For almost 50 years the IAEA´s laboratories at Seibersdorf in Austria and in Monaco have been undertaking groundbreaking research in areas like agriculture, climate change and water pollution; research that directly supports the continued growth of developing Member States.
These laboratories also play a crucial role in verifying countries´ declared nuclear activity and building confidence that no undeclared activity is underway.
The labs come under the Department of Nuclear Sciences and Applications and the Department of Safeguards.
The IAEA Safeguards Analytical Laboratory (SAL) analyzes samples taken during inspections of more than 900 nuclear facilities around the world. It is the analytical centre of the Agency, which measures the isotopic signature of nuclear samples, i.e. determining the exact composition of a sample.
SAL is also involved in training safeguard inspectors, developing and maintaining on-site and field-installed analytical laboratories, as well as developing methods for the analysis of radioactive material.
Now the Clean Lab, where technicians evaluate environmental samples collected from the field, is being expanded, enabling inspectors to scrutinise a larger number of environmental samples more accurately.
"Extending the Clean Laboratory will provide the IAEA with a significantly enhanced ability to detect whether States under Safeguards are conducting any undeclared nuclear activities," says Gabriele Voigt, Director of the Office of Safeguards Analytical Laboratories.
Nuclear Sciences and Applications (NA)
The work undertaken in these laboratories has a direct impact on people living in the IAEA´s developing Member States - whether it´s villagers in Bangladesh who now have arsenic-free drinking water because of the advances made in the Isotope Hydrology laboratory; or farmers in Mexico and Chile whose crops are protected from the Medfly´s destructive foraging thanks to progress made in Sterile Insect Technique by the Entomology lab.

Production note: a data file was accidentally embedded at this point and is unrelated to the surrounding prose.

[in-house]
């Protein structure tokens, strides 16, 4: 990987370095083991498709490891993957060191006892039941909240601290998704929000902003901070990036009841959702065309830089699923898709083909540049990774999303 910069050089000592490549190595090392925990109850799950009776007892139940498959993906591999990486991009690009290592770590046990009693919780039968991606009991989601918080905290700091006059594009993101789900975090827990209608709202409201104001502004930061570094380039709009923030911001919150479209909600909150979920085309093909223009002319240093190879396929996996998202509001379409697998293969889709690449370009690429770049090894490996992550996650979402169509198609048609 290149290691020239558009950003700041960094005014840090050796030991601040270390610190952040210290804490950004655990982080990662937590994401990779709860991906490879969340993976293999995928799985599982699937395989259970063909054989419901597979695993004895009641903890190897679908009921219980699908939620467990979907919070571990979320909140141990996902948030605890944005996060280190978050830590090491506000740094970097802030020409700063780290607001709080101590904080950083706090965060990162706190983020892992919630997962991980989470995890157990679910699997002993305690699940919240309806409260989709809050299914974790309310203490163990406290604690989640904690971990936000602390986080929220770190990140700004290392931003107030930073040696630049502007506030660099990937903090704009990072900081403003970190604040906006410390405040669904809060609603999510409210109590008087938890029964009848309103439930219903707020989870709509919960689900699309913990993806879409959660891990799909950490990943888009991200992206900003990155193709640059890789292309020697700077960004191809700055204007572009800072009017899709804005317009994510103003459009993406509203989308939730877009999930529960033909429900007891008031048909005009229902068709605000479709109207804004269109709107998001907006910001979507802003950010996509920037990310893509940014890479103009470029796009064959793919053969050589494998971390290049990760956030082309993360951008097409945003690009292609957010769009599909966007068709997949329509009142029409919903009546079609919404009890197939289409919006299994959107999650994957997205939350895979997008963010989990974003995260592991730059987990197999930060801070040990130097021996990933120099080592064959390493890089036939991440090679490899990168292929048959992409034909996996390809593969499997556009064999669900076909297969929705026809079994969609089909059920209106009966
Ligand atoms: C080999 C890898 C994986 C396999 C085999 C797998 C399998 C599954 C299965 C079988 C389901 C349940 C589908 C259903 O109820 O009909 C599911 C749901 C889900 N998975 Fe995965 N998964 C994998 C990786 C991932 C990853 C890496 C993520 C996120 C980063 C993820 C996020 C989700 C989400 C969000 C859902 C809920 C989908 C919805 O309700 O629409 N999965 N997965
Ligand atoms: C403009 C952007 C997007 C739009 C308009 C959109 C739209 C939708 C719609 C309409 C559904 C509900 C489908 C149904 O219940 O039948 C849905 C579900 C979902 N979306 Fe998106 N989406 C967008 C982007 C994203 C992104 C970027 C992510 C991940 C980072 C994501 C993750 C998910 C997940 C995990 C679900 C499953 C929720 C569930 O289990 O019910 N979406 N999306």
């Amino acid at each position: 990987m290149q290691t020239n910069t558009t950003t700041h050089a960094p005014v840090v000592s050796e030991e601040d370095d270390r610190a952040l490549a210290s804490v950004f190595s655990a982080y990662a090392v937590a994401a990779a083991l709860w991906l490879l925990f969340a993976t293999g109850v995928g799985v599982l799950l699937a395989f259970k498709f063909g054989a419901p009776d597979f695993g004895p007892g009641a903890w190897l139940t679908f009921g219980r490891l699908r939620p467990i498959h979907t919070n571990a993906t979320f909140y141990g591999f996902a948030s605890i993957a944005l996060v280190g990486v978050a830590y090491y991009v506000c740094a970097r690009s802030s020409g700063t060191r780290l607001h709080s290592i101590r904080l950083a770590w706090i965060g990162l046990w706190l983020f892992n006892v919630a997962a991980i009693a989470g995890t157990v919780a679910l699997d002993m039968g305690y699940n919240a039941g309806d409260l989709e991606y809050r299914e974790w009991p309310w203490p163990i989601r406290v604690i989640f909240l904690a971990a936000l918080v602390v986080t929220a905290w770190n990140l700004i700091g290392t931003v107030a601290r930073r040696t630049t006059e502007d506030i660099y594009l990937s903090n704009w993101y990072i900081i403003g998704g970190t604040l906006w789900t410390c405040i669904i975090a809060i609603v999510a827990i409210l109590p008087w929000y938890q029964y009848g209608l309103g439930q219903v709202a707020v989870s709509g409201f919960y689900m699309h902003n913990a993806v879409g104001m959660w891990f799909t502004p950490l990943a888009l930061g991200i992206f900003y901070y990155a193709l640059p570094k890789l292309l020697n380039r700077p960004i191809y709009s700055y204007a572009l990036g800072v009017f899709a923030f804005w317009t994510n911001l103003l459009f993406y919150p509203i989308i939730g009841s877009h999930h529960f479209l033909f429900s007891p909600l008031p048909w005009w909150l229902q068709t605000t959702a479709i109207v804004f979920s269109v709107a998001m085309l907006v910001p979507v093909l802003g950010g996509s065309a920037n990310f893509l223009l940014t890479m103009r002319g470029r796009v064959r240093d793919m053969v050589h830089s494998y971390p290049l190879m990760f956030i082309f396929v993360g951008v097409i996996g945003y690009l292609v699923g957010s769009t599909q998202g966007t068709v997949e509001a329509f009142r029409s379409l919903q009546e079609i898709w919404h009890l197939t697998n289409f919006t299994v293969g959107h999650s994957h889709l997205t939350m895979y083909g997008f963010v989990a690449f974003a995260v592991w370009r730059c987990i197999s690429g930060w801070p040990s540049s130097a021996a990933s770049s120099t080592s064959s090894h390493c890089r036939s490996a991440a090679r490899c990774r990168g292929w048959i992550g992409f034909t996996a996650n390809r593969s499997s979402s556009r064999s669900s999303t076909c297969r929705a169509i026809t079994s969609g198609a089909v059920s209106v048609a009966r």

The work of the three main labs (the FAO/IAEA Agriculture and Biotechnology Laboratory; the Physics, Chemistry and Instrumentation Laboratory; as well as the IAEA Environmental Laboratory), together with their subsidiary units, covers a wide range of issues like plant breeding - developing drought and salt resistant crops with better yield - climate change, ocean acidification, natural resource management, environmental pollution, animal production and health, and insect pest control.
In the labs, IAEA experts train scientists from developing Member States, provide countries with technical advice so they can use nuclear technology more effectively, as well as develop and modifying nuclear instruments.
The NA labs, which employ over 50 professionals and 80 technicians in Monaco and Seibersdorf, have been reorganised to streamline administration and communication.
"The IAEA´s programmes will benefit tremendously from the recent administrative restructuring. Each group of labs in conjunction with their counterparts at headquarters will now be able to react more quickly and give greater focus to the many requests for support from our Member States," says Qu Liang, Director of the Joint FAO/IAEA Division of Nuclear Techniques in Food and Agriculture.
The units of the NA labs specialize in radiometrics, radioecology and marine environmental studies; developing and adapting agricultural technologies using radioisotopes and nuclear techniques; and ensuring that places like cancer treatment centres consistently provide the right radiation dose to patients.
The units of the SAL lab are the Chemical Analysis unit, involved in the preparation of isotopic samples and their analysis; Isotopic Analysis unit, which conducts a more in-depth analysis of uranium and plutonium; and the Quality Assurance and Computer Services group that assesses the results of other units to make sure the work of the laboratory meets the necessary standards.